In the instant case, it is an admitted fact that the donor has donated Rs.1 Crore to the applicant out of natural love & affection and there is neither quid pro quo nor any supply is involved. In view of the above the court proceed to examine the admissibility of the instant application. The court invite reference to  understand the scope of advance ruling. It is evident from the above provisions that advance ruling can be sought under Section 97 only for supply of goods or services or both being undertaken or proposed to be undertaken by the applicant. Supply, as per Section 7(1), includes all forms of supply of goods or services or both, made or agreed to be made for a consideration by the applicant in the course or furtherance of business.

In the instant case the applicant admittedly is not involved in supply nor intends to supply any goods or services or both to the donor and thus the first limb of the Section 7(1) supra is not fulfilled. Also admittedly there is no quid pro quo involved to treat the amount as consideration and there is no business relationship between the donor and the applicant and hence the receipt of donation is not towards any supply. Thus from the facts brought forth in the application for advance ruling, the applicant admittedly is neither undertaking nor proposed to undertake any supply of goods or services or both to the donor in respect of the donation received and thus there is no supply in terms of Section 7(1) of the COST Act 2017 and hence the instant application does not qualify as an application for vance ruling in terms of Section 97 read with Section 95(a) and Section 7(1) of ef:Act, ibid, and is liable for rejection in terms of Section 98(2) of the COST Act.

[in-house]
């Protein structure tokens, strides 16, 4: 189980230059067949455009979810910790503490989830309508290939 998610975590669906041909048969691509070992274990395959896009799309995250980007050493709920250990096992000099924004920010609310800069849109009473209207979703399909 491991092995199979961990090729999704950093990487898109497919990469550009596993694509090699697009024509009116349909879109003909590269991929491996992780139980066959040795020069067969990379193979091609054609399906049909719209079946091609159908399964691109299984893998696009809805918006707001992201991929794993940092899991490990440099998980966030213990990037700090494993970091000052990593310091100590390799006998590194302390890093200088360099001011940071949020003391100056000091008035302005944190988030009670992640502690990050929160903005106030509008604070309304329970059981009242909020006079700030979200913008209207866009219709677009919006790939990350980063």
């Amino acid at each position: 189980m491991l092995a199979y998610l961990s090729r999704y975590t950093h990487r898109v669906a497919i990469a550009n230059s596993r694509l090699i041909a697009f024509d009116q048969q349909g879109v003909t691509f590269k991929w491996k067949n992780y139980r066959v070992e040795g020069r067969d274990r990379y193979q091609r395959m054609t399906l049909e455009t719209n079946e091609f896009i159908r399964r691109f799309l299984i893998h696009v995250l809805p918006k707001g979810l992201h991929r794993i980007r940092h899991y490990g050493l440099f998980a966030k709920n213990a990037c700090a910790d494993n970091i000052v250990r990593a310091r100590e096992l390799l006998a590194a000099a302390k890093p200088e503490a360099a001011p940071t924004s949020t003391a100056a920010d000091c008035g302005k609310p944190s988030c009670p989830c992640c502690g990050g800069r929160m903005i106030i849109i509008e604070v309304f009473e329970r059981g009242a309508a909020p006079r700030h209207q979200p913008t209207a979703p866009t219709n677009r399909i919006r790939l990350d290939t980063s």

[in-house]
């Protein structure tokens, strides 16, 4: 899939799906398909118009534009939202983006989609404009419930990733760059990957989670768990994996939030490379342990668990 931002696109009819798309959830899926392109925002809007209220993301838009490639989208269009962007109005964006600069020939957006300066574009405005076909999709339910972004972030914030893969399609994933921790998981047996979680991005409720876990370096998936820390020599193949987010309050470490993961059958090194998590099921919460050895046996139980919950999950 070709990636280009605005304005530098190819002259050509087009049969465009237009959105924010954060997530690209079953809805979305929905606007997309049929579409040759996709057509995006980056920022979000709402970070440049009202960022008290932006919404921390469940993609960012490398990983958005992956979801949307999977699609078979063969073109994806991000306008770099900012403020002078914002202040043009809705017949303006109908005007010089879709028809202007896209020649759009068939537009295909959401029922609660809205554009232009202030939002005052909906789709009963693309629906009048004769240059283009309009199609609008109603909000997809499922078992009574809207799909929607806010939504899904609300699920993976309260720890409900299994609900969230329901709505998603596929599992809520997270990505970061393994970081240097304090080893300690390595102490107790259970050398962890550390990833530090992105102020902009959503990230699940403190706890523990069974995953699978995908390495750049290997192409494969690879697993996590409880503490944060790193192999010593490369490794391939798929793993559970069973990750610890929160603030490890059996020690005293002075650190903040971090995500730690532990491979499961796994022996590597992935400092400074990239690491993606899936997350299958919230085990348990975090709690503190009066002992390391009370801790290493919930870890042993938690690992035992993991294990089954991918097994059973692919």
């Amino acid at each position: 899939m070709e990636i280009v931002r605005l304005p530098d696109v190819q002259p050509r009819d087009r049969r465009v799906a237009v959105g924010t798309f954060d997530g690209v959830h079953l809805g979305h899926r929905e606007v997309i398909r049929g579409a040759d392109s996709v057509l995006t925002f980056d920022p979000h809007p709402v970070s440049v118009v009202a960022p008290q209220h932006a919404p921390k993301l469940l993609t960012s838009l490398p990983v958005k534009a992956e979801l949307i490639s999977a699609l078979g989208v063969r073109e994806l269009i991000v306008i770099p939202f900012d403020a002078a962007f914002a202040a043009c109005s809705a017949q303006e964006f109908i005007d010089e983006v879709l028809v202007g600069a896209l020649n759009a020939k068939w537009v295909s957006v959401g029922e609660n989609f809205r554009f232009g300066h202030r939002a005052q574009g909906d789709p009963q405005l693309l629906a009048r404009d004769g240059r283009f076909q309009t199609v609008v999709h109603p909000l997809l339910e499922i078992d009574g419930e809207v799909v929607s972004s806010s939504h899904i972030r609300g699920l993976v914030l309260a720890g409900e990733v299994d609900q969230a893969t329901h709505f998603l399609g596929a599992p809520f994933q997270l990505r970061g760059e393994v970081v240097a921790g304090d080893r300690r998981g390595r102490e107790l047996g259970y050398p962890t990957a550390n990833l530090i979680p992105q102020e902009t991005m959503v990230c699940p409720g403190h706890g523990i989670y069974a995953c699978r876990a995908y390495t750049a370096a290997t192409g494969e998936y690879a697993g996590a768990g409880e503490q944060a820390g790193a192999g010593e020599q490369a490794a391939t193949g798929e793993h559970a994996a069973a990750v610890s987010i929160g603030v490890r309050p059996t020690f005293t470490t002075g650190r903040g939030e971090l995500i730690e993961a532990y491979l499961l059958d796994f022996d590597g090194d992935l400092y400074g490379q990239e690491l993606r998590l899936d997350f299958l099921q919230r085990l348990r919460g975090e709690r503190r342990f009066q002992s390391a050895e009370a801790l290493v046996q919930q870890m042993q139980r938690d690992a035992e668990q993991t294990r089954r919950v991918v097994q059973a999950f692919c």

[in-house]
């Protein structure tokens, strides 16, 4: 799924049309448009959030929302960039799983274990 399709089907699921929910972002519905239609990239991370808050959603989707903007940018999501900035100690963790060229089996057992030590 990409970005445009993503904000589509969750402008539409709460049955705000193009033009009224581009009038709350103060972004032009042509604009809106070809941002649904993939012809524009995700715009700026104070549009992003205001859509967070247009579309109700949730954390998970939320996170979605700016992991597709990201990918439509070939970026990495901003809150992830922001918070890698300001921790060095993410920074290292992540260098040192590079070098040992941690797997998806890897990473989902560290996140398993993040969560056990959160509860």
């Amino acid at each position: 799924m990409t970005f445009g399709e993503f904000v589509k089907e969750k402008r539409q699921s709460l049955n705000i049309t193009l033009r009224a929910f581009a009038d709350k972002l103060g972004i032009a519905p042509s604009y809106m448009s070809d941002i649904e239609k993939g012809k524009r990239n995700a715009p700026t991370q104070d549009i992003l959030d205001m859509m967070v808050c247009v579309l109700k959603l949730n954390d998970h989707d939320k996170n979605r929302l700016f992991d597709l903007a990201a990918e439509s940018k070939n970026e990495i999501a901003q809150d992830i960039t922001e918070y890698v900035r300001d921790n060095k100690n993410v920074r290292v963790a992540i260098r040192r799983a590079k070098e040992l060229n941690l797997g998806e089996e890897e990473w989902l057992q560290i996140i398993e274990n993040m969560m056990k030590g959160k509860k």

Conclusion

The application is rejected as “inadmissible”, in terms of first proviso of the CGST Act 2017.

In-re-Mercara-Downs-Golf-Club-GST-AAR-Karnataka